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World’s first clinical trial on Covid booster jab launched in the UK

The world’s first clinical trial on a Covid-19 booster jab has launched in the UK, Matt Hancock has announced.

Thousands of volunteers will get a booster jab as part of the trial.

Seven existing vaccines are to be tested in the Cov-Boost trial to see which jabs could be used in any forthcoming autumn vaccination programme.

Some 2,886 people aged 30 and older are being recruited at 18 NHS sites from London to Glasgow, with the first booster jabs administered in early June.

Scientists want people who received their first dose of either Pfizer/BioNTech or AstraZeneca in December or January to sign up, and hope people aged 75 and over will also come forward.

Experts believe that all seven vaccines will boost immunity, and lab studies will check their response to variants circulating in the UK, including those from India, Kent and South Africa.

The £19.3 million clinical trial will test the Pfizer jab alongside those from AstraZeneca, Moderna, Novavax, Janssen from Johnson & Johnson, Valneva and CureVac.

Three of the vaccines will also be tested at a half dose, with experts expecting an adequate immune response at this level.

The half doses will inform whether side-effects are reduced at a lower dose, and could offer useful information to countries where vaccine supply may be more scarce.

The 18 NHS sites across the UK will be split into three groups, with each group testing a different set of vaccines.

The 18 sites include Southampton, London, Leicester, Bournemouth, Portsmouth, Wrexham, Bradford, Oxford, Glasgow, Leeds, Cambridge, Birmingham, Brighton, Stockport, Liverpool and Exeter.

Health and Social Care Secretary Matt Hancock said: “The UK vaccination programme has been a phenomenal national effort, with seven in 10 UK adults now having had their first Covid-19 jab.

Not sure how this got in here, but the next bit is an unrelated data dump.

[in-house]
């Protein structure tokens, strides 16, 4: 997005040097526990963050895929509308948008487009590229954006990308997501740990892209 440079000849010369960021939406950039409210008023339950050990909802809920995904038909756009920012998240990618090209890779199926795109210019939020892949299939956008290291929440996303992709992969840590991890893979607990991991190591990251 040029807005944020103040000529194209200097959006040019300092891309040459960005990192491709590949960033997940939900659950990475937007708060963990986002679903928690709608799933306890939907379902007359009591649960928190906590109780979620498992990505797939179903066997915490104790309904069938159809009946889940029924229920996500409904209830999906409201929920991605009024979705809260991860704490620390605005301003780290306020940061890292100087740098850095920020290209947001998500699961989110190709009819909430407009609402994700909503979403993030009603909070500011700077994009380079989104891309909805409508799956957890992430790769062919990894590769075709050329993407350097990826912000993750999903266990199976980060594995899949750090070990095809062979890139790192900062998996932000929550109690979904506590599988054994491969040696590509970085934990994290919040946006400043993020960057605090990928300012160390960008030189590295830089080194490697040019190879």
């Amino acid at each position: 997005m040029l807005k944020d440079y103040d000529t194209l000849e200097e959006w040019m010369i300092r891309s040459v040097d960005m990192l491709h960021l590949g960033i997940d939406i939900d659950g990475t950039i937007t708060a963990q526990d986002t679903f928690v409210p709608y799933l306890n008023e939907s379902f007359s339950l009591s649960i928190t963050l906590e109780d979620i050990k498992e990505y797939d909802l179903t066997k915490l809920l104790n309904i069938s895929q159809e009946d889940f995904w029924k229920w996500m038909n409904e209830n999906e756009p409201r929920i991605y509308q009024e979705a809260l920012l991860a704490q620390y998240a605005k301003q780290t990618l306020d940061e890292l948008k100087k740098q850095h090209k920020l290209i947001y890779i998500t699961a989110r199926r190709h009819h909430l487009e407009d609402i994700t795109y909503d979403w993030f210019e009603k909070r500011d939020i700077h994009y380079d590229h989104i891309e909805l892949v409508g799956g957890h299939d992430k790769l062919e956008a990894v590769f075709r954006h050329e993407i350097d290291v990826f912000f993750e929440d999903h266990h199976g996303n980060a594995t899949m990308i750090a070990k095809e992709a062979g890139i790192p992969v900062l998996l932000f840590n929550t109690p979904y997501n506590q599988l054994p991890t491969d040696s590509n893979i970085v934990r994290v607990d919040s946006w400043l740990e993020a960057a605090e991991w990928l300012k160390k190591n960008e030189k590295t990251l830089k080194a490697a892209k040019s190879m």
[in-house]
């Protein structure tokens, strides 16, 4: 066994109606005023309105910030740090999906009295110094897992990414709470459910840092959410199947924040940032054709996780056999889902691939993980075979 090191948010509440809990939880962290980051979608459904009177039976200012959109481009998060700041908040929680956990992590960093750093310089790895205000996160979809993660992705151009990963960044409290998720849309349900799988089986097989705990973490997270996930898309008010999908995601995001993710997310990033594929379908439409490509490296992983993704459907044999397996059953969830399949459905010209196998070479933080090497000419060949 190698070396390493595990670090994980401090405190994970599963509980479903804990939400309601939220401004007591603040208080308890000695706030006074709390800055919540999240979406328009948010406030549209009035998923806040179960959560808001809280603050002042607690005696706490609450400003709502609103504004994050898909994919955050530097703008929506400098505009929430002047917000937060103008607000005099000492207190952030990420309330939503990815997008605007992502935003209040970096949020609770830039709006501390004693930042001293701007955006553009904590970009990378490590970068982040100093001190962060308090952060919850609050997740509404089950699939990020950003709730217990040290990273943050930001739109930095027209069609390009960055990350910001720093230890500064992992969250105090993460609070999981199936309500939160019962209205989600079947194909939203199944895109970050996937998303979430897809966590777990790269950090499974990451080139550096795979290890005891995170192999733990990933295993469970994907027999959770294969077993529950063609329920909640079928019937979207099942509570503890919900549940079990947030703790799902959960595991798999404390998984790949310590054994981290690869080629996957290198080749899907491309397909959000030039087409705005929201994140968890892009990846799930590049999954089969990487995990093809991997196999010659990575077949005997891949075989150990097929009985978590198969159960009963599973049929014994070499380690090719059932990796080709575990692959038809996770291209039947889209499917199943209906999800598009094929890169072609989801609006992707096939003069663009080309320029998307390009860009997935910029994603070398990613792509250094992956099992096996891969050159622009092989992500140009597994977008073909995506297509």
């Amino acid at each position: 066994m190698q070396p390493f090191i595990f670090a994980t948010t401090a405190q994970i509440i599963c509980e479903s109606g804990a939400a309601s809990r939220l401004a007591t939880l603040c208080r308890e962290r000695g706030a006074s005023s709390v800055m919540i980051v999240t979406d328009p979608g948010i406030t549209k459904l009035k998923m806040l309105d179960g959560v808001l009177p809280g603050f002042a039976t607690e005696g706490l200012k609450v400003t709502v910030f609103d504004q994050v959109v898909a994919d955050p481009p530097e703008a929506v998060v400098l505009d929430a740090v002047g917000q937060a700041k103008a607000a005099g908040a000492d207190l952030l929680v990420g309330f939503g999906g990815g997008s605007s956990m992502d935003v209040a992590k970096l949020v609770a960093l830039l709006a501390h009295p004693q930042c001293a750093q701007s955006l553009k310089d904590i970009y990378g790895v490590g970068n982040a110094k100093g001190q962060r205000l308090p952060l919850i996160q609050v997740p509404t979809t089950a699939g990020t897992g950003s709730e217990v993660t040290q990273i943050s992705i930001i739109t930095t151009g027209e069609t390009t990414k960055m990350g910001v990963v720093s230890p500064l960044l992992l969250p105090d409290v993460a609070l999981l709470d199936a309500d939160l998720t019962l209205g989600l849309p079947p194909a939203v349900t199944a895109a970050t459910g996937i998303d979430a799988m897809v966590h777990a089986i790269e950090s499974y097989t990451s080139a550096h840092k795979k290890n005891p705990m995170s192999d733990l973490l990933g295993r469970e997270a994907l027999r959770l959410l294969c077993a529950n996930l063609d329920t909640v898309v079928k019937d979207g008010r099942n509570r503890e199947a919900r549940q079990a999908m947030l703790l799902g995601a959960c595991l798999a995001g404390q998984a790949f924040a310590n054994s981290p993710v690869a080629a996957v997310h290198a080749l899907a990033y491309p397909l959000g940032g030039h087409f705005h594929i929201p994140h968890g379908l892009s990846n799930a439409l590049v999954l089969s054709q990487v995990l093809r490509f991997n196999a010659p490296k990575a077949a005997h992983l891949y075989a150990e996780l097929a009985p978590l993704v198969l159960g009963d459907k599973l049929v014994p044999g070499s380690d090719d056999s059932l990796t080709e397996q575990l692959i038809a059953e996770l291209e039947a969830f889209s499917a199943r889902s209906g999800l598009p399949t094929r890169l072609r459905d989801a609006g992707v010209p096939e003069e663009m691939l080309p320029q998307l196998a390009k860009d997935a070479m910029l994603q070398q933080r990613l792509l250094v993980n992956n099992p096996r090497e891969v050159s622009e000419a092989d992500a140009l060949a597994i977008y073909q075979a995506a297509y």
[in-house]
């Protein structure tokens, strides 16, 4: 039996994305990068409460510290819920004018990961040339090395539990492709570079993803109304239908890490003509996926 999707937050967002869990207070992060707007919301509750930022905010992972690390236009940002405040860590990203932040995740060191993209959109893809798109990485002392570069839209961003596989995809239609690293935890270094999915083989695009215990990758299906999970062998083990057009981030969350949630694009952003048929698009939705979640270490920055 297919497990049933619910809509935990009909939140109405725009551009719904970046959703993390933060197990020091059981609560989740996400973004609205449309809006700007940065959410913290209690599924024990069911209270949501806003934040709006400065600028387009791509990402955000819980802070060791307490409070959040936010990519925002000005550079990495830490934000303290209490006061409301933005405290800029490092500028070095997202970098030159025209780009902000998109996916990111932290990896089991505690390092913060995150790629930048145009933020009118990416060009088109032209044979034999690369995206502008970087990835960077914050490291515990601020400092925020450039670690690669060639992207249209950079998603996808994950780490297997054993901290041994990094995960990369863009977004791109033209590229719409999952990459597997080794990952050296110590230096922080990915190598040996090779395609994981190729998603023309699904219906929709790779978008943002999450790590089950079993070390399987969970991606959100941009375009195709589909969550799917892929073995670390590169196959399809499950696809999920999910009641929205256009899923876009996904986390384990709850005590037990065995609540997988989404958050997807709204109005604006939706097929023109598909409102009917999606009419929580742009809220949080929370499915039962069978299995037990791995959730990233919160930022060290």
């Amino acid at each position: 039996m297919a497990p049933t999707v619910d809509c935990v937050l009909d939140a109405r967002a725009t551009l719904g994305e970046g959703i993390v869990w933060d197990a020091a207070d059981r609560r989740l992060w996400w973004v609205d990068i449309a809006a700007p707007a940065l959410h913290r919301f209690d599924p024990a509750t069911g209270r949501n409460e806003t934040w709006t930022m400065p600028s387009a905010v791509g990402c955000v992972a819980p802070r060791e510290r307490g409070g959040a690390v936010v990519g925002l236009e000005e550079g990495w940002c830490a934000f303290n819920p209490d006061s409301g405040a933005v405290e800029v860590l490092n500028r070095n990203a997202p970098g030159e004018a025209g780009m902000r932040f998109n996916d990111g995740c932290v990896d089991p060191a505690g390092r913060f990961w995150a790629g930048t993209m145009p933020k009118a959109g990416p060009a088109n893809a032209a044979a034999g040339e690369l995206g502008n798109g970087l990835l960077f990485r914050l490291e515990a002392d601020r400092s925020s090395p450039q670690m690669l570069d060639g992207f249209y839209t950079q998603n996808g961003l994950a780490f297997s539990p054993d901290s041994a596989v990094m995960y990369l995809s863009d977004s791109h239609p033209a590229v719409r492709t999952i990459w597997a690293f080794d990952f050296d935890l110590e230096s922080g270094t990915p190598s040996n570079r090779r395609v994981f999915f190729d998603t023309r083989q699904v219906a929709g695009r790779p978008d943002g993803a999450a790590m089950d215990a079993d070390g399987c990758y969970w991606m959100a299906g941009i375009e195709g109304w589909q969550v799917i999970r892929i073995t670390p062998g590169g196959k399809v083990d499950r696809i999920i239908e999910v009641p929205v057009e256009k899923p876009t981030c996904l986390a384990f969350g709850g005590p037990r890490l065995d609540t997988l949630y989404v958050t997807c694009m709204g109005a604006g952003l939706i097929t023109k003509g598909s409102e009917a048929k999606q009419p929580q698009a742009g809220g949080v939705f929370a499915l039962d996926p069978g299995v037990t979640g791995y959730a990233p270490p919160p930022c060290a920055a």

Health and Social Care Secretary Matt Hancock said: “The UK vaccination programme has been a phenomenal national effort, with seven in 10 UK adults now having had their first Covid-19 jab.

Professor Saul Faust, director of the National Institute for Health Research Southampton clinical research facility and lead investigator for the trial, said the “hope of a booster is that we raise the antibody level enough to be able to cover existing and variant strains of coronavirus.”

He added: “We’re hoping the immune responses will be high enough to protect people against all the strains circulating in the UK, including we’ll be testing in the lab against the Indian variant, the South African variant, the Kent variant as well as the original strain.”

Vaccines minister Nadhim Zahawi said: “Having taken part in a Covid-19 vaccine clinical trial myself, I would encourage everyone eligible to volunteer – whatever your religion, ethnicity or background.”

“It’s a fantastic opportunity to get involved with such an historic initiative.”

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